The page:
Prof. Xudong Jiang received the B.Sc. and M.Sc. degree from the University of Electronic Science and Technology of China, in 1983 and 1986, respectively, and received the Ph.D. degree from Helmut Schmidt University Hamburg, Germany in 1997, all in electrical and electronic engineering. From 1986 to 1993, he worked as Lecturer at the University of Electronic Science and Technology of China where he received two Science and Technology Awards from the Ministry for Electronic Industry of China. He was a recipient of the German Konrad-Adenauer Foundation young scientist scholarship. From 1993 to 1997, he was with Helmut Schmidt University Hamburg, Germany as scientific assistant. From 1998 to 2004, He worked with the Institute for Infocomm Research, A*Star, Singapore, as Senior Research Fellow, Lead Scientist and appointed as the Head of Biometrics Laboratory where he developed a fingerprint verification algorithm that achieved the fastest and the second most accurate fingerprint verification in the International Fingerprint Verification Competition (FVC2000). He joined Nanyang Technological University, Singapore as a faculty member in 2004 and served as the Director of the Centre for Information Security from 2005 to 2011. Currently, Dr Jiang is a tenured Associate Professor in School of Electrical and Electronic Engineering, Nanyang Technological University. Dr Jiang has published over hundred research papers in international refereed journals and conferences, some of which are well cited on Web of Science. He is also an inventor of 7 patents (3 US patents), some of which were commercialized. Dr Jiang is a senior member of IEEE and has been serving as Editorial Board Member,Guest Editor and Reviewer of multiple international journals, and serving as Program Committee Chair, Keynote Speaker and Session Chair of multiple international conferences. His research interest includes pattern recognition, computer vision, machine learning, image analysis, signal/image processing, machine learning and biometrics.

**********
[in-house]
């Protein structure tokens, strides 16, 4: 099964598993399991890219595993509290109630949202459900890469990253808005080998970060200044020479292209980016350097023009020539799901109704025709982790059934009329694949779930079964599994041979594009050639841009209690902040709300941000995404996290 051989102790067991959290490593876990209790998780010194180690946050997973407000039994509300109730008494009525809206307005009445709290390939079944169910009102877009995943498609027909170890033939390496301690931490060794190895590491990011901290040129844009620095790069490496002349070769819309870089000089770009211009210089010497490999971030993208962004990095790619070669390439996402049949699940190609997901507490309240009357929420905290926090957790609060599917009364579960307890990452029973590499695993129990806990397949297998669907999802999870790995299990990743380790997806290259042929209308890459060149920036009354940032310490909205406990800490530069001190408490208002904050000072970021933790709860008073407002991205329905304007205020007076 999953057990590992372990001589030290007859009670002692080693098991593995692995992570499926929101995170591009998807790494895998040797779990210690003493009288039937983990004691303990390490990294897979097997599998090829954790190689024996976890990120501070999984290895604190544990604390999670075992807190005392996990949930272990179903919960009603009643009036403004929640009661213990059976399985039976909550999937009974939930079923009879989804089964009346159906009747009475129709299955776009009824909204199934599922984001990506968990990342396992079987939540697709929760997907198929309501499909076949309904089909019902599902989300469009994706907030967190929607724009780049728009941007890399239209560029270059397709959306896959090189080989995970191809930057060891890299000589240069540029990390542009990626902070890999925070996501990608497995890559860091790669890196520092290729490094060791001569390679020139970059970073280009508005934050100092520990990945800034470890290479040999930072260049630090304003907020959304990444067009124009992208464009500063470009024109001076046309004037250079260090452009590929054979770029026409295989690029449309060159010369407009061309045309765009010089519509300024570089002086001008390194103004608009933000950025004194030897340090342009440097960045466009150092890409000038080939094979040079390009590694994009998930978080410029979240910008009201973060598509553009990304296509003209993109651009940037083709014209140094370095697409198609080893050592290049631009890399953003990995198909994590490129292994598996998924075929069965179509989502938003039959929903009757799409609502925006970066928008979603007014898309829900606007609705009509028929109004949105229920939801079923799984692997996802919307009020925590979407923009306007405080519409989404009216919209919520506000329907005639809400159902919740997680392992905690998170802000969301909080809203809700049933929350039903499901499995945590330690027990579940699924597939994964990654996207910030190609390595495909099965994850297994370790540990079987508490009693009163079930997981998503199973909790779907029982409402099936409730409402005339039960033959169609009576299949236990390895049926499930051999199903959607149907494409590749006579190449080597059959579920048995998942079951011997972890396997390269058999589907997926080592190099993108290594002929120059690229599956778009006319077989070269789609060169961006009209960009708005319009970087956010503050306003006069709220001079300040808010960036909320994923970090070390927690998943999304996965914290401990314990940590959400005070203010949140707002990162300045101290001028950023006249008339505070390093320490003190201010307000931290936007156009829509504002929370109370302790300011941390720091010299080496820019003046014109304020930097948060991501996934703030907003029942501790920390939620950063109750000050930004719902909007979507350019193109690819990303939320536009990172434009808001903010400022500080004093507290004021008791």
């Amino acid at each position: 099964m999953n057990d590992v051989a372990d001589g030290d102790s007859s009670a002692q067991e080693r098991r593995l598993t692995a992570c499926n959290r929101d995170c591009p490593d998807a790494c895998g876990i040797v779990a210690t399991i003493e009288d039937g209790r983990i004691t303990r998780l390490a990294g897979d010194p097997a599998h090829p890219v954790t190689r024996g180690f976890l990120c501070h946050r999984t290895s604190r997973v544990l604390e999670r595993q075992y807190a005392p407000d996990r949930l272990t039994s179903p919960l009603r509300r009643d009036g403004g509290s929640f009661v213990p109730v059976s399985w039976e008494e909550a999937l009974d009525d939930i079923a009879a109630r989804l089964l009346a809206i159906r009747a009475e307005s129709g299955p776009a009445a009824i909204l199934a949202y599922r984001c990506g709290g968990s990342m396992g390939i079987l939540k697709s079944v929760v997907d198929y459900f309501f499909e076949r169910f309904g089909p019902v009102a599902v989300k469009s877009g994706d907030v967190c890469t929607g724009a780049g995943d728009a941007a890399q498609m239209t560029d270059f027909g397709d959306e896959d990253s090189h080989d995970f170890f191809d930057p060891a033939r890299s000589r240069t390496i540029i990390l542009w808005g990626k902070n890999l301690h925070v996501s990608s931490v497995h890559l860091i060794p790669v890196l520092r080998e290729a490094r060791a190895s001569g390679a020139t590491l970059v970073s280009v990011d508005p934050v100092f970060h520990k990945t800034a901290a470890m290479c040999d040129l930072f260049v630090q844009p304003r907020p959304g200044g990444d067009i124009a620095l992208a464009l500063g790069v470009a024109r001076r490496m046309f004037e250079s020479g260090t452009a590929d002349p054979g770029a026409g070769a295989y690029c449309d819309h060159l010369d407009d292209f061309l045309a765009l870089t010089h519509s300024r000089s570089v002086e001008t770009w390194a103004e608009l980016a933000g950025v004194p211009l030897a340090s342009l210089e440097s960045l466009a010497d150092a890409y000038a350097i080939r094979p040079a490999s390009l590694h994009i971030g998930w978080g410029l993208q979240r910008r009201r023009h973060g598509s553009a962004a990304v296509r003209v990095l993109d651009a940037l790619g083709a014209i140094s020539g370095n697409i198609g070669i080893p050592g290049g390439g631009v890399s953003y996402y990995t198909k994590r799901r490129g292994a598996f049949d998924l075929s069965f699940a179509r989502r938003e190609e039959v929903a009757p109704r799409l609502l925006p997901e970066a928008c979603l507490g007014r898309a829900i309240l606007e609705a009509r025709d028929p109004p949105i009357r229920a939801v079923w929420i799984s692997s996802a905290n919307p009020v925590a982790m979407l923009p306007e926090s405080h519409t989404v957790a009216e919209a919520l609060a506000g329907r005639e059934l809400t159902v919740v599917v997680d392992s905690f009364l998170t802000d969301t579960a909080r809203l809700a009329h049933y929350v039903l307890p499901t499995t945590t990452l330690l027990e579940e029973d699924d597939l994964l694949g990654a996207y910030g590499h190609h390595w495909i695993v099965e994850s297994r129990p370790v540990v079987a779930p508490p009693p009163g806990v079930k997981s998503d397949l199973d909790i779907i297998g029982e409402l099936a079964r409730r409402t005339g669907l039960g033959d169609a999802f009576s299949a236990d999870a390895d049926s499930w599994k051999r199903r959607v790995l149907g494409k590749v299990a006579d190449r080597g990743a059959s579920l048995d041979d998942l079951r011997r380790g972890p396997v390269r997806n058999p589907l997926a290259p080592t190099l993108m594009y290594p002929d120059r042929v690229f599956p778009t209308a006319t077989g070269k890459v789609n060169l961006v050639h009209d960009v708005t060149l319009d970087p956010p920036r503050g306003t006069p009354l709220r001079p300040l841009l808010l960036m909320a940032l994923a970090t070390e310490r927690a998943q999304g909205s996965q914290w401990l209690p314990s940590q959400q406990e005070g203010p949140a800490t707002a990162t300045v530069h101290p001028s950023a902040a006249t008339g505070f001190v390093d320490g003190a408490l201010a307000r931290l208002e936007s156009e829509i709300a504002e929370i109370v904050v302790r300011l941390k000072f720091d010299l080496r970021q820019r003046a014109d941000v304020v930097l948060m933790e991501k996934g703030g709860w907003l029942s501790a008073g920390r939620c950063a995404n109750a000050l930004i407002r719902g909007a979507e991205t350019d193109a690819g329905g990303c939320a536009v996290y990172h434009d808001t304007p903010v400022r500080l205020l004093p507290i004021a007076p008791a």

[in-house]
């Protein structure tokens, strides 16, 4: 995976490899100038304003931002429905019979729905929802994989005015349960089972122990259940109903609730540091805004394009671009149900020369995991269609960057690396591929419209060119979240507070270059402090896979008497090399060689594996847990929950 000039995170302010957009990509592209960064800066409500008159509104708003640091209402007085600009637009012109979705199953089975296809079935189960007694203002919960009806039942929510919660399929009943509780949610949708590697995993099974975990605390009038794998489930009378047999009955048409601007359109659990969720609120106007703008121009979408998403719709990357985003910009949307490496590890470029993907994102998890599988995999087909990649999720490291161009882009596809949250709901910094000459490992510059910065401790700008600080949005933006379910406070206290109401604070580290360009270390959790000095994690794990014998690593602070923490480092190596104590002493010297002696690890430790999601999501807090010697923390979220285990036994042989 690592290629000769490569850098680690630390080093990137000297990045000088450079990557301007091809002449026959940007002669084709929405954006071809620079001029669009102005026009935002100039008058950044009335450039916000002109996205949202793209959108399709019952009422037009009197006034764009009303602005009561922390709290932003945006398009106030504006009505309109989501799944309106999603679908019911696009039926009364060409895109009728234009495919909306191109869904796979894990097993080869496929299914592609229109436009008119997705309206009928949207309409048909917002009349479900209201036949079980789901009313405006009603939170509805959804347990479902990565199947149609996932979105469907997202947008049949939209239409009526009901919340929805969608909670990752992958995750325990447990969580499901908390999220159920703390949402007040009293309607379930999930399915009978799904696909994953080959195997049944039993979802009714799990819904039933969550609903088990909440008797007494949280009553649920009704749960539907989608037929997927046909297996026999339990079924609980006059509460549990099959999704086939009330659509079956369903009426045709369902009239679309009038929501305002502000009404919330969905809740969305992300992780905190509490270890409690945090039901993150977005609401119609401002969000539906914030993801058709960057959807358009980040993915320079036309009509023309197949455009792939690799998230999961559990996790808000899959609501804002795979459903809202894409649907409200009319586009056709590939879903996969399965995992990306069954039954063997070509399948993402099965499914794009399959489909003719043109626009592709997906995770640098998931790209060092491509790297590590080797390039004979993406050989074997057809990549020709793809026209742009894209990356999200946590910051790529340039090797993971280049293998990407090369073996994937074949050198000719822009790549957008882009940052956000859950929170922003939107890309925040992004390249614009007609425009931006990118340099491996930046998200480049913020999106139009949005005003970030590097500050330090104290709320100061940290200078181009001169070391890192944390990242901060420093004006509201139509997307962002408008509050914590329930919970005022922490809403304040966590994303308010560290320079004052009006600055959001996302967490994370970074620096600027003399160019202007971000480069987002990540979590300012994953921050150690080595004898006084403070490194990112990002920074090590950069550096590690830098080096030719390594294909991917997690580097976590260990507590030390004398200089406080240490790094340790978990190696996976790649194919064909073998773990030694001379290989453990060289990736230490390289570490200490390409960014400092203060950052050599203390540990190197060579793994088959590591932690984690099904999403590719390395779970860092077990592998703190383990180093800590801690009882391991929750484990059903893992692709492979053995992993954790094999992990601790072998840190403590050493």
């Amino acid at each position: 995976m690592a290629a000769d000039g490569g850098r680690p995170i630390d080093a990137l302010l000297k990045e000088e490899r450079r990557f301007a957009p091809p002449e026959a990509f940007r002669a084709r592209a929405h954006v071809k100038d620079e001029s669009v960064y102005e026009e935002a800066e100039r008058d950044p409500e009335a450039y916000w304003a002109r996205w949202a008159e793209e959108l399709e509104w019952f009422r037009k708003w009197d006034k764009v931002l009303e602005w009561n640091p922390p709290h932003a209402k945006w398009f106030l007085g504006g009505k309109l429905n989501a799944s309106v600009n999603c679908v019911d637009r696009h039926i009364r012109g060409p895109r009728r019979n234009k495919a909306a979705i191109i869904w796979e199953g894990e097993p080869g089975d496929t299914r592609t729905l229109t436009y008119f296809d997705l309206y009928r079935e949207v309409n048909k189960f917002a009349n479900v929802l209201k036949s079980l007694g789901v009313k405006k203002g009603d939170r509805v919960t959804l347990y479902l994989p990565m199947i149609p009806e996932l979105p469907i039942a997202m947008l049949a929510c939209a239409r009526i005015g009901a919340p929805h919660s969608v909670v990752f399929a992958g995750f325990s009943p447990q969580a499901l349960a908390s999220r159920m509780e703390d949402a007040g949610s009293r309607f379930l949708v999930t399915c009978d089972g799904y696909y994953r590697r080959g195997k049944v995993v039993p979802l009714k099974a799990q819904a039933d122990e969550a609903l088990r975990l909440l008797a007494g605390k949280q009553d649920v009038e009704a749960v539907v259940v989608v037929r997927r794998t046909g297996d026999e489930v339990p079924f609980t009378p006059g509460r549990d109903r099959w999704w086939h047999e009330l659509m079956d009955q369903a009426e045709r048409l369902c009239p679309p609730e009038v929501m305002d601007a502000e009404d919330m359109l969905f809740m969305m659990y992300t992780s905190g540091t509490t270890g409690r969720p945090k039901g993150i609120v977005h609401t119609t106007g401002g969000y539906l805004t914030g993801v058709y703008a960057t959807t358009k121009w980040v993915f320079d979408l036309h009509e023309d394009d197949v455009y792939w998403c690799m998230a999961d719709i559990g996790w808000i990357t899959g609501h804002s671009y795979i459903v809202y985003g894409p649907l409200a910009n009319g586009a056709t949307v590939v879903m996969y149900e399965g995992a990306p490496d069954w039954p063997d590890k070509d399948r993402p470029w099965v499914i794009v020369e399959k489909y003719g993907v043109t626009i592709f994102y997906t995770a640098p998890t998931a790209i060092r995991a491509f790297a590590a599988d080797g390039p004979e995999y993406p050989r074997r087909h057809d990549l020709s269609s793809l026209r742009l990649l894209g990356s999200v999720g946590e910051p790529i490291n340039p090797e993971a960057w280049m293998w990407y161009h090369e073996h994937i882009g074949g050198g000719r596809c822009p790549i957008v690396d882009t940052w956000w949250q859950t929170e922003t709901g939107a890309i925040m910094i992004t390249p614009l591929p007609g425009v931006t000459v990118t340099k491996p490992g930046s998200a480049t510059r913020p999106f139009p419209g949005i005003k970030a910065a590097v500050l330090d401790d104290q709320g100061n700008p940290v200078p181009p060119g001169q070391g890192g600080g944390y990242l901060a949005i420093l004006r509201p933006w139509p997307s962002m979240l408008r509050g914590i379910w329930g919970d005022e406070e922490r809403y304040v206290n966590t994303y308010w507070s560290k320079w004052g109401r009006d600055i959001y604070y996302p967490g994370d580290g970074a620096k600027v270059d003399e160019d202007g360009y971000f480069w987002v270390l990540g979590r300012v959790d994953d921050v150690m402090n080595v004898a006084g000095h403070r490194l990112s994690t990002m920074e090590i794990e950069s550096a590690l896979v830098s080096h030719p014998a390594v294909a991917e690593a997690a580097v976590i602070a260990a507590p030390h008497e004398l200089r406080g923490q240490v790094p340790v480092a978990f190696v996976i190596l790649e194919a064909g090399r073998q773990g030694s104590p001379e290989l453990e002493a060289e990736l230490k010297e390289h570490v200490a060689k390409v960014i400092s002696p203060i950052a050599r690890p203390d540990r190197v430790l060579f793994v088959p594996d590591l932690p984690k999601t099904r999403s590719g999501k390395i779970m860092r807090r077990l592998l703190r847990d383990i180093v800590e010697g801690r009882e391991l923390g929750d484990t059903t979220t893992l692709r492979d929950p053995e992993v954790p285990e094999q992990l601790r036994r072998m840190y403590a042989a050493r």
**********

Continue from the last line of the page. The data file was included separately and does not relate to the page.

Speech Title: The Role of Dimensionality Reduction for Classification
Abstract: Finding/extracting low-dimensional structures in high-dimensional data is of increasing importance, where data/signals lie in observational spaces of thousands, millions or billions of dimensions. Many biomedical and bioinformatics datasets have very high dimension and low number of samples. The curse of dimensionality is in full play here: We have to conduct inference with a limited or no human knowledge. Machine learning is a solution that becomes hotter and hotter to boiling. This is evidenced by numerous techniques published in the past decade, many of which are in prestige journals. Nevertheless, there are some fundamental concepts and issues still unclear or in paradox. For example, we often need many processing steps in a complex information discovery/recognition system. As the information amount cannot be increased and must be reduced by any processing, why do we need it before the main processing? This seemly simple question easily answerable if each step uses different prior knowledge is nontrivial in machine learning. People proposed numerous machine learning approaches but seem either unaware of or avoiding this fundamental issue. Although extracting the most discriminative information is indisputably the ultimate objective for pattern recognition, this talk will challenge it as a proper or effective criterion for the machine learning-based dimension reduction or information/feature extraction, despite the fact that it has been employed by almost all researchers.